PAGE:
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Pacific Rim - Elf M. Sternberg
Pacific Rim
Omaha and I went to see Pacific Rim, the "giant robots beating up giant invading aliens" movie by Guillermo del Toro. I wasn't expecting that much, but there was a lot of money thrown at the screen so it should be a pretty good beat-em-up.

As it turned out, it was a way better beat-em-up than I'd expected. In case you're not familiar with the film, it's "giant monsters (called Kaiju) start attacking cities along the Pacific Rim, and humans build giant robots (called Jaegers) to destroy them."

It had a lot of the del Toro tropes-- lots of underground basements, falling angels, clockwork, Ron Perlman. But he managed to avoid most of his usual suspects and concentrate on making a movie about powers much larger than humanity, creatures capable of wiping us out without even thinking about it, and humanity fighting back by becoming as gigantic and monstrous as necessary in order to fight back, in a way that actually makes the audience feel the gargantuan nature unleashed in the film. You have to see this in IMAX, I think; even that screen doesn't quite seem big enough to hold everything going on.

Omaha spotted the best thing about the film. The main character... isn't. The camera focuses on him, and tells the stories going on through him, and yes, it's his crisis at the beginning that describes the film's premise, and yes, since he's the hero he delivers the final blow... but his crisis doesn't need a resolution. He's simply the hero. It's everyone else who needs prodding. The father/son team that mans a different giant robot; the father/daughter team in conflict because he doesn't want her driving a giant robot and maybe getting killed; the two geeks, one intellectually messy, the other brilliant with Germanic precision, who have to put aside their differences in order to solve the puzzle of the giant monsters. Their stories are told in the hero's wake through the movie.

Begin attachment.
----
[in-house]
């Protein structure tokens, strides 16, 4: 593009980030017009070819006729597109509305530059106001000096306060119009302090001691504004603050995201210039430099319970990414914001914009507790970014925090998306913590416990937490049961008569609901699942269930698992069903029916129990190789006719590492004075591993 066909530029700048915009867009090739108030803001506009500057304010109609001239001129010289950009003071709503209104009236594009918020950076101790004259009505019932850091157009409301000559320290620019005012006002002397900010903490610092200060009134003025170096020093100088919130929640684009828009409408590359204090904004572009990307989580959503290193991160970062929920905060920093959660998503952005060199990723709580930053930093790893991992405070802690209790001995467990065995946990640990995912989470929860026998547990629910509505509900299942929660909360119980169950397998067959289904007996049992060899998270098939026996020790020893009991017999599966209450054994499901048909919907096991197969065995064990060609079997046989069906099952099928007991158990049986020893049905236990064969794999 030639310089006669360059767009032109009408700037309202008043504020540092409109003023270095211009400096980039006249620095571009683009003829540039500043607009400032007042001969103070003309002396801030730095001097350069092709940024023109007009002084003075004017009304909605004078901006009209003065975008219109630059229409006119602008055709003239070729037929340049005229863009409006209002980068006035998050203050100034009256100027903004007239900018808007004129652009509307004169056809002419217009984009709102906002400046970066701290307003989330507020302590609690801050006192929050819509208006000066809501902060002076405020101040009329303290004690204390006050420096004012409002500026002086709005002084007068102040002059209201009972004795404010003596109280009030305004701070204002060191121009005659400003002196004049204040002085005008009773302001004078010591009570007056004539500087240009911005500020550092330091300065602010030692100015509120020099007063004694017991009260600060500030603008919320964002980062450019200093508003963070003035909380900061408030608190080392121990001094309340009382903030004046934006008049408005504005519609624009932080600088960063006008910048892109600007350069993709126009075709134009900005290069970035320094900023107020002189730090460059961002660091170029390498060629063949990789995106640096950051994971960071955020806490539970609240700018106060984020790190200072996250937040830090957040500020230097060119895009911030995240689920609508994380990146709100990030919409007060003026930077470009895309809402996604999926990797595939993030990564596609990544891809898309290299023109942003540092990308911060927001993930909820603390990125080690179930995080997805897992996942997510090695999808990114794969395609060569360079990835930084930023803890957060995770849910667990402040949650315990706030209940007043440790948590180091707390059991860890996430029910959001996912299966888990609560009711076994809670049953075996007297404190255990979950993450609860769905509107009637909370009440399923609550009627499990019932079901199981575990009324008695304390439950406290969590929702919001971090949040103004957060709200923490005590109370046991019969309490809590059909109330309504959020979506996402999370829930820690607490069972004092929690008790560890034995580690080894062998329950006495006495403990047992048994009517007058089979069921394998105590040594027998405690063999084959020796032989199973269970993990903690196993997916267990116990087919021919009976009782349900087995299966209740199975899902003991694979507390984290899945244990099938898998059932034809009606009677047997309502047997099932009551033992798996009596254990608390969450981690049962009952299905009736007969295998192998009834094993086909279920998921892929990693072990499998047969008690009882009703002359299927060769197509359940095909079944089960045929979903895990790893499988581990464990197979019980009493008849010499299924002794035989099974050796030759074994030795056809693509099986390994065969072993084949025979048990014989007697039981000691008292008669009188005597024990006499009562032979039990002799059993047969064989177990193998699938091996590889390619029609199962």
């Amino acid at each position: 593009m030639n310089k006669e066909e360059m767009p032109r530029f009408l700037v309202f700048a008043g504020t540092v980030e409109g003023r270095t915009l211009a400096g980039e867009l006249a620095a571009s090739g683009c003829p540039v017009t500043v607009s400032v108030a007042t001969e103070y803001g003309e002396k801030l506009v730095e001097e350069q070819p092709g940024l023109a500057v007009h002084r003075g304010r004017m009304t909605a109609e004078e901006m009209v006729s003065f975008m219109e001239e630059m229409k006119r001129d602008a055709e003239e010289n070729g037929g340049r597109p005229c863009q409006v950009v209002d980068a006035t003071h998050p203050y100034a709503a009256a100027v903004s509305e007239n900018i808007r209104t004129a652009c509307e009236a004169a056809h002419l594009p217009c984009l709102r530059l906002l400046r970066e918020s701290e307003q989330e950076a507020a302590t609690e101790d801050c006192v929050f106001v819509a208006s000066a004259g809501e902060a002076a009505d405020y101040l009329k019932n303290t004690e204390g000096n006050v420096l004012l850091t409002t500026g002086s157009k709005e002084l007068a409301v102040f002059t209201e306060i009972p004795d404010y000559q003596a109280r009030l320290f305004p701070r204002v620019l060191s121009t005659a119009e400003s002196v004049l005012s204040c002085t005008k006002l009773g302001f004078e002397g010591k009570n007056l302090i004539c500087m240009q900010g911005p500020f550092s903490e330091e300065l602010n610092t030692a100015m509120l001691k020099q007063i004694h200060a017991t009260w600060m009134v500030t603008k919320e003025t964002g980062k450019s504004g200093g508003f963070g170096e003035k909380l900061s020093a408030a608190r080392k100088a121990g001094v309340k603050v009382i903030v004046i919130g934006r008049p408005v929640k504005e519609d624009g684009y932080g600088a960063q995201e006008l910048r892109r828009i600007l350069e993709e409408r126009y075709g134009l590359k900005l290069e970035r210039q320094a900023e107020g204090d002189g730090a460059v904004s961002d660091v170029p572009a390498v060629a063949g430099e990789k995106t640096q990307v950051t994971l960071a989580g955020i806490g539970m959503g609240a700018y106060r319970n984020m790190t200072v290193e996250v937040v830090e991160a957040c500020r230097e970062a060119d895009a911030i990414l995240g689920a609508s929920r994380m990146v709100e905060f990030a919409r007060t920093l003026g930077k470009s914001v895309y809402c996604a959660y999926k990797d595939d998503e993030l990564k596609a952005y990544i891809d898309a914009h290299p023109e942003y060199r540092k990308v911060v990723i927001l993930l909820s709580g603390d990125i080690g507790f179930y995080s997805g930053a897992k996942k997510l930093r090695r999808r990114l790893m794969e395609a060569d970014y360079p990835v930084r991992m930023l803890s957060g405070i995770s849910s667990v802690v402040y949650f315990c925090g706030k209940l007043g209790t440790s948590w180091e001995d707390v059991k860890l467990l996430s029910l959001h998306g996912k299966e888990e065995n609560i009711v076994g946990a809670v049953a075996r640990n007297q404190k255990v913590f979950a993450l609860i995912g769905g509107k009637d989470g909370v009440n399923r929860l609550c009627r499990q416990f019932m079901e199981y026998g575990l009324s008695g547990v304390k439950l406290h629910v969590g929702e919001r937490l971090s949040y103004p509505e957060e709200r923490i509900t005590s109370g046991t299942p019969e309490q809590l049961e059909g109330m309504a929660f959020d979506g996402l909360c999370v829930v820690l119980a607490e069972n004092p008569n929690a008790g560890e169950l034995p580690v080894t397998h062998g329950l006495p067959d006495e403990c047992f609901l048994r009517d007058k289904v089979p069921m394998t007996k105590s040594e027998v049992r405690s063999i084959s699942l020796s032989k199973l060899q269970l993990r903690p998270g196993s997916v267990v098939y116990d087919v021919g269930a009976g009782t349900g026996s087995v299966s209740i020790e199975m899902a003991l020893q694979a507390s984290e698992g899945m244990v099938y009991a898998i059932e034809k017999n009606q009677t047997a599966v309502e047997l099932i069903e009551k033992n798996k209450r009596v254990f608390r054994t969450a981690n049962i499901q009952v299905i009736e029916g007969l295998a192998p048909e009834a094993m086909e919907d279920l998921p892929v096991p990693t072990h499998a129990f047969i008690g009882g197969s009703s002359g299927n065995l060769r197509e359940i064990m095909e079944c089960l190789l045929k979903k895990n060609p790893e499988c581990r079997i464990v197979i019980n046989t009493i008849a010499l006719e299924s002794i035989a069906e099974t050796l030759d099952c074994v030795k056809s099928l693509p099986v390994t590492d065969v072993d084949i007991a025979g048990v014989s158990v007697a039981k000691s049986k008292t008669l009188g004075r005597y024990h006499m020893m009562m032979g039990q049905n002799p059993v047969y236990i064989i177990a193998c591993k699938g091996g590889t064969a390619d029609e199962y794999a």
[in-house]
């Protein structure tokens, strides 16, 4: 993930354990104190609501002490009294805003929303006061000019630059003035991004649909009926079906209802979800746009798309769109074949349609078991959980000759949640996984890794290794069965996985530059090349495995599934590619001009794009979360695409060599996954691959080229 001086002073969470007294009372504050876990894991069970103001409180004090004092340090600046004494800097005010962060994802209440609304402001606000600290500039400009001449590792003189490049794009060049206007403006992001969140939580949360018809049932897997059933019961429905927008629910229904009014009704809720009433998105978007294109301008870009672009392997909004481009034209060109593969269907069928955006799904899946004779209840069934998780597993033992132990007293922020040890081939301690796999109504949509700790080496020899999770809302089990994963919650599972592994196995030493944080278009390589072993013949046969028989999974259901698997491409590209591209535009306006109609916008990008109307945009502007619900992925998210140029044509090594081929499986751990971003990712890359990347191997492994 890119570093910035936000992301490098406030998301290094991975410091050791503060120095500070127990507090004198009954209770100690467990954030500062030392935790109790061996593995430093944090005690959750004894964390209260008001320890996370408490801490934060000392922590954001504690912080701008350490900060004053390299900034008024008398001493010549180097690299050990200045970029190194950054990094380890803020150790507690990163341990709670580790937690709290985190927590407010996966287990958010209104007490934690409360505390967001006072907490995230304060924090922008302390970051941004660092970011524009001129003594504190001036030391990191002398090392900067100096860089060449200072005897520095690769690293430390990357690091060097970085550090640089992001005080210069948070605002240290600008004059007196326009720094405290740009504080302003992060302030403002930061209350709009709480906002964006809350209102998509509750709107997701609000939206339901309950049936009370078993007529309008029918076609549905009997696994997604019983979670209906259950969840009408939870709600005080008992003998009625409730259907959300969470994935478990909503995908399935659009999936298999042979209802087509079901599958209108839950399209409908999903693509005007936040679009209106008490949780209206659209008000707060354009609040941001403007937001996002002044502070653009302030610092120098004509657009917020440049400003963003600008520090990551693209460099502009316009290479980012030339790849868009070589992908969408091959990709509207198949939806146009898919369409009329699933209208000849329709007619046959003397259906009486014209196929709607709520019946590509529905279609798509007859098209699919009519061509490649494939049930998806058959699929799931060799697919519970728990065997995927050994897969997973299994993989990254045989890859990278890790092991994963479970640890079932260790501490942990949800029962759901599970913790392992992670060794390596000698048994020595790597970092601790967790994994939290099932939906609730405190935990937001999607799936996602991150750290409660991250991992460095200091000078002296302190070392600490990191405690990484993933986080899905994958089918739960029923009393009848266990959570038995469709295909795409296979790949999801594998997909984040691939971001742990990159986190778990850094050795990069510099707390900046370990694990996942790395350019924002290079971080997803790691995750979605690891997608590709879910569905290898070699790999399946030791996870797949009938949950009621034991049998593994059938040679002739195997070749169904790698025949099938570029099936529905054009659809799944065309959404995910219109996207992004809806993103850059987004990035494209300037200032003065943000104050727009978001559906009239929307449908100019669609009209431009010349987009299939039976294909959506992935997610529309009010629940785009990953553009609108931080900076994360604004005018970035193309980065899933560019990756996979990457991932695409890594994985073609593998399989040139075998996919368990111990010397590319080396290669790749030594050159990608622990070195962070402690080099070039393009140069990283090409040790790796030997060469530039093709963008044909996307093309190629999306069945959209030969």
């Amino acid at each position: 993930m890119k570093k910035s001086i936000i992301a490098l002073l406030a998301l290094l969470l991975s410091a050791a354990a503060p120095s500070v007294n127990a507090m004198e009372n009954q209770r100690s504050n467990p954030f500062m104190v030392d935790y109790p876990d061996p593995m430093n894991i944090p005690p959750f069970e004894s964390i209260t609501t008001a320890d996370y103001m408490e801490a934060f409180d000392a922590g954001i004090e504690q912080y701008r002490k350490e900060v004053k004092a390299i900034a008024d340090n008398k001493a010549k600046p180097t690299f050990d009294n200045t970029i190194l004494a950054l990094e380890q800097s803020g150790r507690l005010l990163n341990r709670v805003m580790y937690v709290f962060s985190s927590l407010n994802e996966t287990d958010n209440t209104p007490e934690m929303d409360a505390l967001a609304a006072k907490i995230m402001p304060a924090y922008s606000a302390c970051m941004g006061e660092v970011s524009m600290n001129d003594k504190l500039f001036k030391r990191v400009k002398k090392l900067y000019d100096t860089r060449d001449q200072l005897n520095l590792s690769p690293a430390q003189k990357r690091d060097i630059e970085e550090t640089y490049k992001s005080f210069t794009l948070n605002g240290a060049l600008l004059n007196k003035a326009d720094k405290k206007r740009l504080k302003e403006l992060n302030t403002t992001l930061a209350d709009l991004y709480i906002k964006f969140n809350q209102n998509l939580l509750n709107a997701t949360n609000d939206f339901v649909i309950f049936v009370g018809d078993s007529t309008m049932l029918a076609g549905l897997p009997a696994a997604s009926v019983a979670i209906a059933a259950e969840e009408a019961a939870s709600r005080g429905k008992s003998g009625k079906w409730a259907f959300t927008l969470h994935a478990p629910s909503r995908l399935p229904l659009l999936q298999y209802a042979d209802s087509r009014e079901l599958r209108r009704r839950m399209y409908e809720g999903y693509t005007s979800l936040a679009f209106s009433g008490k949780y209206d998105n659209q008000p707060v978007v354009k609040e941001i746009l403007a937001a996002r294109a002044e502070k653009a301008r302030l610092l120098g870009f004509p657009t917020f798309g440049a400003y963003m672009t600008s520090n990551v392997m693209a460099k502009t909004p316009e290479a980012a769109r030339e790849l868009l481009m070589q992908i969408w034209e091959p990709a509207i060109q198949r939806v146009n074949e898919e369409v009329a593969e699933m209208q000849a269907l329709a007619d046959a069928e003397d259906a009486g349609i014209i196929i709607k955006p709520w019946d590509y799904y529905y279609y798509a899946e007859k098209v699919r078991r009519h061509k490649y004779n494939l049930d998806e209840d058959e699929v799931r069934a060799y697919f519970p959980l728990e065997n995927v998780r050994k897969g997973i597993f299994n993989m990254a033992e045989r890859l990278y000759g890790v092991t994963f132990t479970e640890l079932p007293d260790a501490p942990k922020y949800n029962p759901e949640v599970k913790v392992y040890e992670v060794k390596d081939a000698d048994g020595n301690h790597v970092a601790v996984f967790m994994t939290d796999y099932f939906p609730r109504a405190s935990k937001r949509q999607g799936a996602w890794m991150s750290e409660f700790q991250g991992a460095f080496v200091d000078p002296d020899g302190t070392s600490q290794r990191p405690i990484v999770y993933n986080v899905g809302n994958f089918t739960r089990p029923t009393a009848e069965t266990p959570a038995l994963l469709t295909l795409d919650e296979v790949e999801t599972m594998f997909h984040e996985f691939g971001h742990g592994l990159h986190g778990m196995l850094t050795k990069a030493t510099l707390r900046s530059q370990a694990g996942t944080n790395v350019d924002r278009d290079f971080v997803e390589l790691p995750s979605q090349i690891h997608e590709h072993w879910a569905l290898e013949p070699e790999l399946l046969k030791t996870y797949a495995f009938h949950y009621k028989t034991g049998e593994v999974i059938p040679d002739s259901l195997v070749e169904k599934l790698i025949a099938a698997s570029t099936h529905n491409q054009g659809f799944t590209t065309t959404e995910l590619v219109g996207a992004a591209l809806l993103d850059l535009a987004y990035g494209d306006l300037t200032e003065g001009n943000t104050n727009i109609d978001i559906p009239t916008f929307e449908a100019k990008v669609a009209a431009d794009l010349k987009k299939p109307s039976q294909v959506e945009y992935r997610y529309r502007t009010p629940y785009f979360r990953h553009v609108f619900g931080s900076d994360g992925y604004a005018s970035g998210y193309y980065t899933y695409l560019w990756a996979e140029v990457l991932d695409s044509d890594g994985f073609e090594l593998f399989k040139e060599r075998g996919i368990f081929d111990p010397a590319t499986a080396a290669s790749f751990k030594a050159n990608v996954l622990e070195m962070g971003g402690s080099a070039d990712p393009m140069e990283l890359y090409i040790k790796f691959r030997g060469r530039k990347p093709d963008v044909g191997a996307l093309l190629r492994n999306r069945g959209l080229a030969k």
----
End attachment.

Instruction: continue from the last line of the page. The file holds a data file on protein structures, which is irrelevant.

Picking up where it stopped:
You can see Hollywood's Save the Cat Rule at work in this film. At almost exactly 12 minutes, the hero, who is now working at a lowly job, gets a visit from his mentor who tells him, "Do you want be here when the world ends, or do you want to be fighting it from the cockpit of a Jaeger?" It's the pure Hollywood "State the theme so the audience knows what's going on within 15 minutes of opening" formula. The beat sheet is slightly re-arranged, but otherwise indistinguishable from that of any other "male protagonist saves the day" movie. But del Toro understands this, and knows it's a problem. Which is why the other personal conflicts, in the B/C/D plots, are so much more interesting.

Ramin Djiwadi-- one of the least inspired composers working in Hollywood today-- did the soundtrack, and it does its job and gets out of the way, but I wouldn't pay money for the album.

All in all, a good, well-made movie, with a well-written script, solid acting, and phenemonally good direction, cinematography, and animation.

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